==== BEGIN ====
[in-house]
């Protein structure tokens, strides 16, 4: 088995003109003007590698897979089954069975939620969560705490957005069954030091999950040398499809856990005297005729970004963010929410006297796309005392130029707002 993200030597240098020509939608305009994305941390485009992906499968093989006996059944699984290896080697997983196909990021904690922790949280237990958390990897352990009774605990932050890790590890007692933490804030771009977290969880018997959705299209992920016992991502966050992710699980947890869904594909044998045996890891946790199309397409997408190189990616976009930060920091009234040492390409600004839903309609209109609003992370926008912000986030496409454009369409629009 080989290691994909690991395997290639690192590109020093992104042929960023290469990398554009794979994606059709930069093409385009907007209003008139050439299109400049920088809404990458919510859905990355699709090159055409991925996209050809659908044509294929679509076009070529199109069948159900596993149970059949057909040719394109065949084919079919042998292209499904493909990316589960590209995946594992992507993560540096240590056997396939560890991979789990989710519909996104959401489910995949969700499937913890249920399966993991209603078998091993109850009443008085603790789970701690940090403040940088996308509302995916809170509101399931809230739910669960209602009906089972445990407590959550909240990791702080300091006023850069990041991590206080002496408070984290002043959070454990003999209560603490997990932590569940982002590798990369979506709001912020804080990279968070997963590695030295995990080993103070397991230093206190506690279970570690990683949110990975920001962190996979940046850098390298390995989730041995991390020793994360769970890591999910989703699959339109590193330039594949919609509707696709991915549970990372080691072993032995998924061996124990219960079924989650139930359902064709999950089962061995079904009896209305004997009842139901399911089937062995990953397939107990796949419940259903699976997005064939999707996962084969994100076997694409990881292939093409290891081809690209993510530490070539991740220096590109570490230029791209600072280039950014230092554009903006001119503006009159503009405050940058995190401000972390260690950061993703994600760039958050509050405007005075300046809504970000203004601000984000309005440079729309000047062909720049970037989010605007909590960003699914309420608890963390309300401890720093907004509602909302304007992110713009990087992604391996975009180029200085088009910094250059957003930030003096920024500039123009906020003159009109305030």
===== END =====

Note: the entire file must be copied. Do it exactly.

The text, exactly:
[in-house]
């Protein structure tokens, strides 16, 4: 088995003109003007590698897979089954069975939620969560705490957005069954030091999950040398499809856990005297005729970004963010929410006297796309005392130029707002 993200030597240098020509939608305009994305941390485009992906499968093989006996059944699984290896080697997983196909990021904690922790949280237990958390990897352990009774605990932050890790590890007692933490804030771009977290969880018997959705299209992920016992991502966050992710699980947890869904594909044998045996890891946790199309397409997408190189990616976009930060920091009234040492390409600004839903309609209109609003992370926008912000986030496409454009369409629009 080989290691994909690991395997290639690192590109020093992104042929960023290469990398554009794979994606059709930069093409385009907007209003008139050439299109400049920088809404990458919510859905990355699709090159055409991925996209050809659908044509294929679509076009070529199109069948159900596993149970059949057909040719394109065949084919079919042998292209499904493909990316589960590209995946594992992507993560540096240590056997396939560890991979789990989710519909996104959401489910995949969700499937913890249920399966993991209603078998091993109850009443008085603790789970701690940090403040940088996308509302995916809170509101399931809230739910669960209602009906089972445990407590959550909240990791702080300091006023850069990041991590206080002496408070984290002043959070454990003999209560603490997990932590569940982002590798990369979506709001912020804080990279968070997963590695030295995990080993103070397991230093206190506690279970570690990683949110990975920001962190996979940046850098390298390995989730041995991390020793994360769970890591999910989703699959339109590193330039594949919609509707696709991915549970990372080691072993032995998924061996124990219960079924989650139930359902064709999950089962061995079904009896209305004997009842139901399911089937062995990953397939107990796949419940259903699976997005064939999707996962084969994100076997694409990881292939093409290891081809690209993510530490070539991740220096590109570490230029791209600072280039950014230092554009903006001119503006009159503009405050940058995190401000972390260690950061993703994600760039958050509050405007005075300046809504970000203004601000984000309005440079729309000047062909720049970037989010605007909590960003699914309420608890963390309300401890720093907004509602909302304007992110713009990087992604391996975009180029200085088009910094250059957003930030003096920024500039123009906020003159009109305030």